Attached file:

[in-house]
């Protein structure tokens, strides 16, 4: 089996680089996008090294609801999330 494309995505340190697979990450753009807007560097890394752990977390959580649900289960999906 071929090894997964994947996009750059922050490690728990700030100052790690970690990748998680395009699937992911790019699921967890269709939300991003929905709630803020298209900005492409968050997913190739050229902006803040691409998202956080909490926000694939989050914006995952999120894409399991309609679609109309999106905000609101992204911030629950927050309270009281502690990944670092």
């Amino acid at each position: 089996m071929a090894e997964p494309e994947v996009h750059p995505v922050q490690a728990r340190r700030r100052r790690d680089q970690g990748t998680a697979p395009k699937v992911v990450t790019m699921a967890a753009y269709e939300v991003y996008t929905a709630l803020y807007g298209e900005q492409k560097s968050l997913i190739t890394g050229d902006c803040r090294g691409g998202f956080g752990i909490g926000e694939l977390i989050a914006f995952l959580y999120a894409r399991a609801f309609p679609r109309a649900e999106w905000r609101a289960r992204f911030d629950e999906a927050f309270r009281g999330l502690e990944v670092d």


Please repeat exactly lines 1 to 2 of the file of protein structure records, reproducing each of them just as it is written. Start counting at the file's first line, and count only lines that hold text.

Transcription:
[in-house]
């Protein structure tokens, strides 16, 4: 089996680089996008090294609801999330 494309995505340190697979990450753009807007560097890394752990977390959580649900289960999906 071929090894997964994947996009750059922050490690728990700030100052790690970690990748998680395009699937992911790019699921967890269709939300991003929905709630803020298209900005492409968050997913190739050229902006803040691409998202956080909490926000694939989050914006995952999120894409399991309609679609109309999106905000609101992204911030629950927050309270009281502690990944670092």